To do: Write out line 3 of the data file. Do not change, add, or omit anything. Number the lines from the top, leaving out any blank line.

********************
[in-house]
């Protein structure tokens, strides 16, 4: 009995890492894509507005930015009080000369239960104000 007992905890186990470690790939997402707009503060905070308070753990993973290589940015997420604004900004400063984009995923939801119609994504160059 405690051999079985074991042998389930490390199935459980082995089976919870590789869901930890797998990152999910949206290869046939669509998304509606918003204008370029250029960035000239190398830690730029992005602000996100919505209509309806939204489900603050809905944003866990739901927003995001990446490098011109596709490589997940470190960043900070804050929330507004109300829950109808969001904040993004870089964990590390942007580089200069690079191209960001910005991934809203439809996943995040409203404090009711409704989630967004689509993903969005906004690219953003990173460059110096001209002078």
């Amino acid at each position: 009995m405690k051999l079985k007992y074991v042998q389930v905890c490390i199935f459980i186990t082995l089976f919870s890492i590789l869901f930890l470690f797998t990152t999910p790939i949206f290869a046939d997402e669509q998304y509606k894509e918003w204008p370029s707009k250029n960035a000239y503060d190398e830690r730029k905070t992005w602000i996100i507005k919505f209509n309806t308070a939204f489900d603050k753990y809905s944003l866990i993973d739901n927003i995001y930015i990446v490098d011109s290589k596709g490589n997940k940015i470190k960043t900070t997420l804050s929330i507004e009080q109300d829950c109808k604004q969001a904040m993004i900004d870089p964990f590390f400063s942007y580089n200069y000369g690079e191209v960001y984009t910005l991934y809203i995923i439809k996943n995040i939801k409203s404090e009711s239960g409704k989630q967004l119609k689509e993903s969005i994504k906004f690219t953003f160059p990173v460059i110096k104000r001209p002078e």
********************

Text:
């Amino acid at each position: 009995m405690k051999l079985k007992y074991v042998q389930v905890c490390i199935f459980i186990t082995l089976f919870s890492i590789l869901f930890l470690f797998t990152t999910p790939i949206f290869a046939d997402e669509q998304y509606k894509e918003w204008p370029s707009k250029n960035a000239y503060d190398e830690r730029k905070t992005w602000i996100i507005k919505f209509n309806t308070a939204f489900d603050k753990y809905s944003l866990i993973d739901n927003i995001y930015i990446v490098d011109s290589k596709g490589n997940k940015i470190k960043t900070t997420l804050s929330i507004e009080q109300d829950c109808k604004q969001a904040m993004i900004d870089p964990f590390f400063s942007y580089n200069y000369g690079e191209v960001y984009t910005l991934y809203i995923i439809k996943n995040i939801k409203s404090e009711s239960g409704k989630q967004l119609k689509e993903s969005i994504k906004f690219t953003f160059p990173v460059i110096k104000r001209p002078e």